Superannuation Income Stream Over 60




  1. Robert Boni

    Thank you for your article on Income streams for over 60s. I’m 63 yo. I was made redundant in my full time job on 30 June. I was cashed out. I then converted my TTR into a retirement income stream with my industry super provider. After 3 weeks, I picked up a casual job with another organisation. Then last month another casual job with a different company with a different role. Am I still eligible to remain in my income stream? Will the ATO insist I pay tax its earnings? Your articles suggest not. Can you confirm?

    on a super income stream (not TTR).

    • Chris Strano

      Hi Robert
      A person has unlimited access to their superannuation savings upon meeting a superannuation condition of release. One such condition of release is ‘ceasing an employment arrangement after age 60’. It appears you have met this condition of release, meaning your retirement savings up until that point can be held in an ordinary account based pension (i.e. not ttr) whereby all earnings from investments within the account are received tax free. Also, as you are over age 60, all pension payments will generally be tax free.
      Commencing a new job does not negate the fact that you have already met a condition of release and will not impact your income stream. However, any subsequent contributions made to superannuation since commencing a new job (e.g. employer SG contributions) will not be accessible until you meet a condition of release again.
      Put simply, you are eligible to remain in your pension and you will not need to pay tax on earnings from assets supporting the pension.

  2. Roger

    Hi Chris, helpful article, thanks. I’m 59 and looking at my options once I turn 60. I understand that for super in an accumulation account, as opposed to the pension account, the super earnings are taxed at 15%. My question is, how are the accumulation account’s earnings assessed? Is it simply the amount by which the total of the value of the account increases over the period in question?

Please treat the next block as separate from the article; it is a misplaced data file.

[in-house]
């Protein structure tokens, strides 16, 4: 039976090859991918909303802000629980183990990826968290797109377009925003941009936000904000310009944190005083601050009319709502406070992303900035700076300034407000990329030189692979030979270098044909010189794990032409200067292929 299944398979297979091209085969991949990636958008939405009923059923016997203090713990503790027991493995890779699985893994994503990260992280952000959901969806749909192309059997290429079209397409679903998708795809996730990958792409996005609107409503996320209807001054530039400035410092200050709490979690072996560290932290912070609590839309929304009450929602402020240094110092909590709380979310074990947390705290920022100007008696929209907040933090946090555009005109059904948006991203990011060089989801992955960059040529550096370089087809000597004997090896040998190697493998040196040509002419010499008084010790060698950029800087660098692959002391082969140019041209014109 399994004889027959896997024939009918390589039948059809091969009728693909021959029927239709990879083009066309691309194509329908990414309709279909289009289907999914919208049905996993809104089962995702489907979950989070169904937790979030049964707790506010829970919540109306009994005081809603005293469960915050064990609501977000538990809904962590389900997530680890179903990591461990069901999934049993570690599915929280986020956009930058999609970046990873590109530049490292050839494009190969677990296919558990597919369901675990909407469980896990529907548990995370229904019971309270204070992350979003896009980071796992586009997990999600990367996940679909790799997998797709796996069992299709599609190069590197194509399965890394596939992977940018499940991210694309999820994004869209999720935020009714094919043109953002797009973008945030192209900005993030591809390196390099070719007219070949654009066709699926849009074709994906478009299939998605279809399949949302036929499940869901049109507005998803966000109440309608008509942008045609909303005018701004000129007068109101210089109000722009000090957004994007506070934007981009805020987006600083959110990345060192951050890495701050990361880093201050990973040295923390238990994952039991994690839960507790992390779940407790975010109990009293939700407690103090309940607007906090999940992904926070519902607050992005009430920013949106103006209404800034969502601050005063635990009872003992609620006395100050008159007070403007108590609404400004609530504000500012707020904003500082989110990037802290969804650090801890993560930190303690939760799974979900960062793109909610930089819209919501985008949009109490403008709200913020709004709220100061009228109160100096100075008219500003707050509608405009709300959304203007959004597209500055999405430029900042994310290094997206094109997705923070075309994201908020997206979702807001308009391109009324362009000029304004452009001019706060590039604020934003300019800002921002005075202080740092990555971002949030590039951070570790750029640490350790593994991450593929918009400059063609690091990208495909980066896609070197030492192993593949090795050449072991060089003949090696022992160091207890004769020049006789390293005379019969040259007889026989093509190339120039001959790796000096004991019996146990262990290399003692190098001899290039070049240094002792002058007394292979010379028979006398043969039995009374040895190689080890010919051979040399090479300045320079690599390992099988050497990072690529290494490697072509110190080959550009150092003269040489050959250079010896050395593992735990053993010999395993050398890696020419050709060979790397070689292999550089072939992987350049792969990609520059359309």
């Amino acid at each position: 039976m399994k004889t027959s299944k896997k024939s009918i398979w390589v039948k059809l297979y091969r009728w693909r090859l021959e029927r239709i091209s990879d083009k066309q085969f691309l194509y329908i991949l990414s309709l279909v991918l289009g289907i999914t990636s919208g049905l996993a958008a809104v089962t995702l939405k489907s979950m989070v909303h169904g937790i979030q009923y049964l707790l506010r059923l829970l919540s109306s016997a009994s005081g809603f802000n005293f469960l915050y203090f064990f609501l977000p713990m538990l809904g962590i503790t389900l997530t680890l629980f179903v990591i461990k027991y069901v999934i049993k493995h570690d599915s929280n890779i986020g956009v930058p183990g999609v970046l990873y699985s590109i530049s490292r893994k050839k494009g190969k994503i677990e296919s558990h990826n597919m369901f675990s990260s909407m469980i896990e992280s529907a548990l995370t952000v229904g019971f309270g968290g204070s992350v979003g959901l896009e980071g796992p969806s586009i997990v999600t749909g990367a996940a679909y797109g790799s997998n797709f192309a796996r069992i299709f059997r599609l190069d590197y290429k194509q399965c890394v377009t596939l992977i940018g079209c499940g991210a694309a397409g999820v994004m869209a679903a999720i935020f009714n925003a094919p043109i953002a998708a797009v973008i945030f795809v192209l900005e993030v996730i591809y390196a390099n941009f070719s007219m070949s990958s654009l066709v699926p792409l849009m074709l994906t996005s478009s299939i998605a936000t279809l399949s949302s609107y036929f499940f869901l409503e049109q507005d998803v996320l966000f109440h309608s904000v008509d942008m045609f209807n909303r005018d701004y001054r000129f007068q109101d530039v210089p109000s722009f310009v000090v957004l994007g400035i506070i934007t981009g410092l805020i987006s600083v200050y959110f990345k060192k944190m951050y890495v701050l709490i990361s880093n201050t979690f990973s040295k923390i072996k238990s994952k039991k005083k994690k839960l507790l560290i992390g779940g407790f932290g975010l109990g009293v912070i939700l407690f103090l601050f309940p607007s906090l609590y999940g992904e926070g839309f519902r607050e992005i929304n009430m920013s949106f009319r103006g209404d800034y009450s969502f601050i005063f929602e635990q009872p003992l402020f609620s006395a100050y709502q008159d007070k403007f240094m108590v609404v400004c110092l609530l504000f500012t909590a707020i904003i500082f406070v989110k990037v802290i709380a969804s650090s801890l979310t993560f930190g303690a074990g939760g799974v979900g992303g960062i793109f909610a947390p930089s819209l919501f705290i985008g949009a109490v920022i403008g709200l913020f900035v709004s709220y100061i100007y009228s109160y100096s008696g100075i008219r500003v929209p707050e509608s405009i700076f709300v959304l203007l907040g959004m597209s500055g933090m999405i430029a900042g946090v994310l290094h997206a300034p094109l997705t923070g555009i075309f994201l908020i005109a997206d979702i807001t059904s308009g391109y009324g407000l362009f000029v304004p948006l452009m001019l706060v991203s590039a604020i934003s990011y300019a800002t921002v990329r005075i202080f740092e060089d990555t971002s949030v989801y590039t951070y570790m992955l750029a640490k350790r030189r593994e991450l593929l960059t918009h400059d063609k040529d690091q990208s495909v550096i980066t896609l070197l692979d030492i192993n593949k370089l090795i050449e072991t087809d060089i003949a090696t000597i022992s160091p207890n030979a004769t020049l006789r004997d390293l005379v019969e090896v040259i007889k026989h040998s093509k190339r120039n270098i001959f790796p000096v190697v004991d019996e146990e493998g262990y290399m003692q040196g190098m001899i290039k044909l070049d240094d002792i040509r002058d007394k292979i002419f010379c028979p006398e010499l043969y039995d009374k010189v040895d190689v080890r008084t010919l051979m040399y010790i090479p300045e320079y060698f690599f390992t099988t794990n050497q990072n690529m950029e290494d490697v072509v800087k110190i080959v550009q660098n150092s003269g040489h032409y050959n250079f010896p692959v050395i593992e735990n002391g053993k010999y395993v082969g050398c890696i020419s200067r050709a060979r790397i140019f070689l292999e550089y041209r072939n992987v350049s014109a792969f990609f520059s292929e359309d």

• Chris Strano

      Hi Roger, all investments have either income (interest/dividends/rent/distributions) or capital growth (increase in the capital value of the asset) or a combination of both income and capital growth.
      For tax within superannuation accumulation account purposes, the income will be taxed at 15% at the end of each financial year. The capital growth/capital gains will be taxed only when the investment is sold in full or part. Capital gains are taxed at 15% within superannuation accumulation accounts; however the assessable gain is reduced by 1/3rd if the investment was held for longer than 12 months – effectively resulting in a reduced tax rate of around 10%.

  3. Ray

    Hello Chris, thank you for an easy to understand article. I have just turned 60, working full time with Rental income and Salary Sacrificing 50% of my wages since February . I don’t have a TTR account as yet. Can I withdraw a Tax free lump sum to pay down my mortgage?

    • Chris Strano

      Hi Ray, until you meet a full superannuation condition of release, you are unable to access a lump sum from your super. The most common superannuation condition of release is ‘Retirement’. The definition of retirement includes ‘having an employment arrangement come to an end after reaching age 60’, meaning your current role would need to end. See more about retirement here. Another condition of release is turning age 65. Until then, a TTR Pension may be available to you, which provides you with access to 10% of your super balance each year. Being over age 60, you should receive most, if not all of the income, tax free. I suggest speaking with a financial planner and/or your superannuation fund to see the options available to you and what is best for your situation.
      Thanks for the feedback too!


Submit a Comment

Your email address will not be published. Required fields are marked *